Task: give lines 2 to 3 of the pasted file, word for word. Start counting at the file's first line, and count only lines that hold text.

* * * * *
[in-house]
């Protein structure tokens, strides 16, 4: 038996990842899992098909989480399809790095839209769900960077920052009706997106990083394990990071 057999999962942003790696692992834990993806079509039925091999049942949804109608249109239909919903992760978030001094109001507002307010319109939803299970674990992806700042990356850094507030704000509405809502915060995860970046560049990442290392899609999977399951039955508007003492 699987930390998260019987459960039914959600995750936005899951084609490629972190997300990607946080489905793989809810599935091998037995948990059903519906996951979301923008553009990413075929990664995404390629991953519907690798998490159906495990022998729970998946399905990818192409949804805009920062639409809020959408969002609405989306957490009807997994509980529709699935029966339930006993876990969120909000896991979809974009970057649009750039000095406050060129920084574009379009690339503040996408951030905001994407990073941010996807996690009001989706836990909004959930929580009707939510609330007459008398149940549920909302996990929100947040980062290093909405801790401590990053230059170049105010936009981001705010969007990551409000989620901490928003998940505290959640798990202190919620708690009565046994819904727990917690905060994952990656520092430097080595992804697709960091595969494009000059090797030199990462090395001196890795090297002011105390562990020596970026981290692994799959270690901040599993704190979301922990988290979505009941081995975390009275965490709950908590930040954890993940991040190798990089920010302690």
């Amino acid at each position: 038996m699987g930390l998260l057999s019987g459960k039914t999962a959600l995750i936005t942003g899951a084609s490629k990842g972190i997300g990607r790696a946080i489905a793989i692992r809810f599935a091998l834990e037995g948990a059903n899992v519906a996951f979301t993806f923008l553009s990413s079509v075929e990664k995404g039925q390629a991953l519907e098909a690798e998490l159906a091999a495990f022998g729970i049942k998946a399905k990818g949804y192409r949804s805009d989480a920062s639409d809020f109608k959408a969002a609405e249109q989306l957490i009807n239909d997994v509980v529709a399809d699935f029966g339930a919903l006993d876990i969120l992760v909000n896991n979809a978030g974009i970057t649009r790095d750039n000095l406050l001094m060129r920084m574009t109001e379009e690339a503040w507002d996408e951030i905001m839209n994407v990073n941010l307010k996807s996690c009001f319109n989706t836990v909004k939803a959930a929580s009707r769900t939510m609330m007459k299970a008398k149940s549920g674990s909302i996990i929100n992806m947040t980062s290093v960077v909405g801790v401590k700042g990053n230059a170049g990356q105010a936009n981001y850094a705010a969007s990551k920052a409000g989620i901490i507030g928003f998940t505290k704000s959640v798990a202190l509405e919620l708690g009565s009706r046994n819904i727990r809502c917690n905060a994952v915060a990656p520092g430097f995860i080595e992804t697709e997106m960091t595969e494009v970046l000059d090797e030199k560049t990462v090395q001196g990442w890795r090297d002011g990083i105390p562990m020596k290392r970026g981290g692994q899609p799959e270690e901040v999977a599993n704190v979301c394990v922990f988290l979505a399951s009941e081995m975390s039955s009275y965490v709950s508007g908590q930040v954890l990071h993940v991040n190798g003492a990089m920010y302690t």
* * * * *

């Protein structure tokens, strides 16, 4: 038996990842899992098909989480399809790095839209769900960077920052009706997106990083394990990071 057999999962942003790696692992834990993806079509039925091999049942949804109608249109239909919903992760978030001094109001507002307010319109939803299970674990992806700042990356850094507030704000509405809502915060995860970046560049990442290392899609999977399951039955508007003492 699987930390998260019987459960039914959600995750936005899951084609490629972190997300990607946080489905793989809810599935091998037995948990059903519906996951979301923008553009990413075929990664995404390629991953519907690798998490159906495990022998729970998946399905990818192409949804805009920062639409809020959408969002609405989306957490009807997994509980529709699935029966339930006993876990969120909000896991979809974009970057649009750039000095406050060129920084574009379009690339503040996408951030905001994407990073941010996807996690009001989706836990909004959930929580009707939510609330007459008398149940549920909302996990929100947040980062290093909405801790401590990053230059170049105010936009981001705010969007990551409000989620901490928003998940505290959640798990202190919620708690009565046994819904727990917690905060994952990656520092430097080595992804697709960091595969494009000059090797030199990462090395001196890795090297002011105390562990020596970026981290692994799959270690901040599993704190979301922990988290979505009941081995975390009275965490709950908590930040954890993940991040190798990089920010302690």
């Amino acid at each position: 038996m699987g930390l998260l057999s019987g459960k039914t999962a959600l995750i936005t942003g899951a084609s490629k990842g972190i997300g990607r790696a946080i489905a793989i692992r809810f599935a091998l834990e037995g948990a059903n899992v519906a996951f979301t993806f923008l553009s990413s079509v075929e990664k995404g039925q390629a991953l519907e098909a690798e998490l159906a091999a495990f022998g729970i049942k998946a399905k990818g949804y192409r949804s805009d989480a920062s639409d809020f109608k959408a969002a609405e249109q989306l957490i009807n239909d997994v509980v529709a399809d699935f029966g339930a919903l006993d876990i969120l992760v909000n896991n979809a978030g974009i970057t649009r790095d750039n000095l406050l001094m060129r920084m574009t109001e379009e690339a503040w507002d996408e951030i905001m839209n994407v990073n941010l307010k996807s996690c009001f319109n989706t836990v909004k939803a959930a929580s009707r769900t939510m609330m007459k299970a008398k149940s549920g674990s909302i996990i929100n992806m947040t980062s290093v960077v909405g801790v401590k700042g990053n230059a170049g990356q105010a936009n981001y850094a705010a969007s990551k920052a409000g989620i901490i507030g928003f998940t505290k704000s959640v798990a202190l509405e919620l708690g009565s009706r046994n819904i727990r809502c917690n905060a994952v915060a990656p520092g430097f995860i080595e992804t697709e997106m960091t595969e494009v970046l000059d090797e030199k560049t990462v090395q001196g990442w890795r090297d002011g990083i105390p562990m020596k290392r970026g981290g692994q899609p799959e270690e901040v999977a599993n704190v979301c394990v922990f988290l979505a399951s009941e081995m975390s039955s009275y965490v709950s508007g908590q930040v954890l990071h993940v991040n190798g003492a990089m920010y302690t």